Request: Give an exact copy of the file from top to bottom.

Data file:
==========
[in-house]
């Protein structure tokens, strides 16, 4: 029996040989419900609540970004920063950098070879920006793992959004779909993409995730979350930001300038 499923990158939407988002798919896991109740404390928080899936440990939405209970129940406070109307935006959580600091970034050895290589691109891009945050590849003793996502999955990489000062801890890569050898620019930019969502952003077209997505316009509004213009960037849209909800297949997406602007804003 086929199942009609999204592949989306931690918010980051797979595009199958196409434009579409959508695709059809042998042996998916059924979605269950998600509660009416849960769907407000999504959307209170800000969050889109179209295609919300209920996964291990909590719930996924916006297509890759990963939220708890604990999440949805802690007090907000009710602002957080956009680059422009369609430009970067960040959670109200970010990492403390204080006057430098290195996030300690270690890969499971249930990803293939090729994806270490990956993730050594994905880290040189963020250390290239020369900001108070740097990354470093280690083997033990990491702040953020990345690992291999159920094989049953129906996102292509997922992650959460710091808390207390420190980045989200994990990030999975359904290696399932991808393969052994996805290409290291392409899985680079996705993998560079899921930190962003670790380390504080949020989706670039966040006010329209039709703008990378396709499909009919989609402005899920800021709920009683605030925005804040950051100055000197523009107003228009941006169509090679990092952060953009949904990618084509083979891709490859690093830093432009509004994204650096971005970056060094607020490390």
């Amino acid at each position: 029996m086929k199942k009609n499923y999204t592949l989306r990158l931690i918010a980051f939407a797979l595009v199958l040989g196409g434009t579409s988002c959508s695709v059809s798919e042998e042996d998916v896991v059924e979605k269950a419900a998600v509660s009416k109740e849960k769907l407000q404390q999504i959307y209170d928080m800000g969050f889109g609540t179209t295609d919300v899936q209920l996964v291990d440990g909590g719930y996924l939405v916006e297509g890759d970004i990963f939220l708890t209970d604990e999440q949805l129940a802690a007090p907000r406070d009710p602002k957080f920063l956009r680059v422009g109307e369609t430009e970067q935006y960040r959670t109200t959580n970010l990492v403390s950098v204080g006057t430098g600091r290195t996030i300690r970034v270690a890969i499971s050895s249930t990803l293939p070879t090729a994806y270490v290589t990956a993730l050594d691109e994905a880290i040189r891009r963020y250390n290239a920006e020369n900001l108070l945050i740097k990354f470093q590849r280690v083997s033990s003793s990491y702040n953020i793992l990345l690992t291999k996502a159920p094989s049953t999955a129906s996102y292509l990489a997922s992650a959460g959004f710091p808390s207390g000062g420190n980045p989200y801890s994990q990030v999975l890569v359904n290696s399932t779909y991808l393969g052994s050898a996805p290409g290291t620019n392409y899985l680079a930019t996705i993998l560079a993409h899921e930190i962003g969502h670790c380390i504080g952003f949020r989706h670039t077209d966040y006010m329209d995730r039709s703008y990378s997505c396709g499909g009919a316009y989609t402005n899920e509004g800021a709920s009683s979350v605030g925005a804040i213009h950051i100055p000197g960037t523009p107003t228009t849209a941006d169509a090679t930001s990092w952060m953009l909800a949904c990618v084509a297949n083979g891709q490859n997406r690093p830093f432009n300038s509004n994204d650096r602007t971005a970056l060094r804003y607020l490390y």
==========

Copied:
[in-house]
């Protein structure tokens, strides 16, 4: 029996040989419900609540970004920063950098070879920006793992959004779909993409995730979350930001300038 499923990158939407988002798919896991109740404390928080899936440990939405209970129940406070109307935006959580600091970034050895290589691109891009945050590849003793996502999955990489000062801890890569050898620019930019969502952003077209997505316009509004213009960037849209909800297949997406602007804003 086929199942009609999204592949989306931690918010980051797979595009199958196409434009579409959508695709059809042998042996998916059924979605269950998600509660009416849960769907407000999504959307209170800000969050889109179209295609919300209920996964291990909590719930996924916006297509890759990963939220708890604990999440949805802690007090907000009710602002957080956009680059422009369609430009970067960040959670109200970010990492403390204080006057430098290195996030300690270690890969499971249930990803293939090729994806270490990956993730050594994905880290040189963020250390290239020369900001108070740097990354470093280690083997033990990491702040953020990345690992291999159920094989049953129906996102292509997922992650959460710091808390207390420190980045989200994990990030999975359904290696399932991808393969052994996805290409290291392409899985680079996705993998560079899921930190962003670790380390504080949020989706670039966040006010329209039709703008990378396709499909009919989609402005899920800021709920009683605030925005804040950051100055000197523009107003228009941006169509090679990092952060953009949904990618084509083979891709490859690093830093432009509004994204650096971005970056060094607020490390």
């Amino acid at each position: 029996m086929k199942k009609n499923y999204t592949l989306r990158l931690i918010a980051f939407a797979l595009v199958l040989g196409g434009t579409s988002c959508s695709v059809s798919e042998e042996d998916v896991v059924e979605k269950a419900a998600v509660s009416k109740e849960k769907l407000q404390q999504i959307y209170d928080m800000g969050f889109g609540t179209t295609d919300v899936q209920l996964v291990d440990g909590g719930y996924l939405v916006e297509g890759d970004i990963f939220l708890t209970d604990e999440q949805l129940a802690a007090p907000r406070d009710p602002k957080f920063l956009r680059v422009g109307e369609t430009e970067q935006y960040r959670t109200t959580n970010l990492v403390s950098v204080g006057t430098g600091r290195t996030i300690r970034v270690a890969i499971s050895s249930t990803l293939p070879t090729a994806y270490v290589t990956a993730l050594d691109e994905a880290i040189r891009r963020y250390n290239a920006e020369n900001l108070l945050i740097k990354f470093q590849r280690v083997s033990s003793s990491y702040n953020i793992l990345l690992t291999k996502a159920p094989s049953t999955a129906s996102y292509l990489a997922s992650a959460g959004f710091p808390s207390g000062g420190n980045p989200y801890s994990q990030v999975l890569v359904n290696s399932t779909y991808l393969g052994s050898a996805p290409g290291t620019n392409y899985l680079a930019t996705i993998l560079a993409h899921e930190i962003g969502h670790c380390i504080g952003f949020r989706h670039t077209d966040y006010m329209d995730r039709s703008y990378s997505c396709g499909g009919a316009y989609t402005n899920e509004g800021a709920s009683s979350v605030g925005a804040i213009h950051i100055p000197g960037t523009p107003t228009t849209a941006d169509a090679t930001s990092w952060m953009l909800a949904c990618v084509a297949n083979g891709q490859n997406r690093p830093f432009n300038s509004n994204d650096r602007t971005a970056l060094r804003y607020l490390y």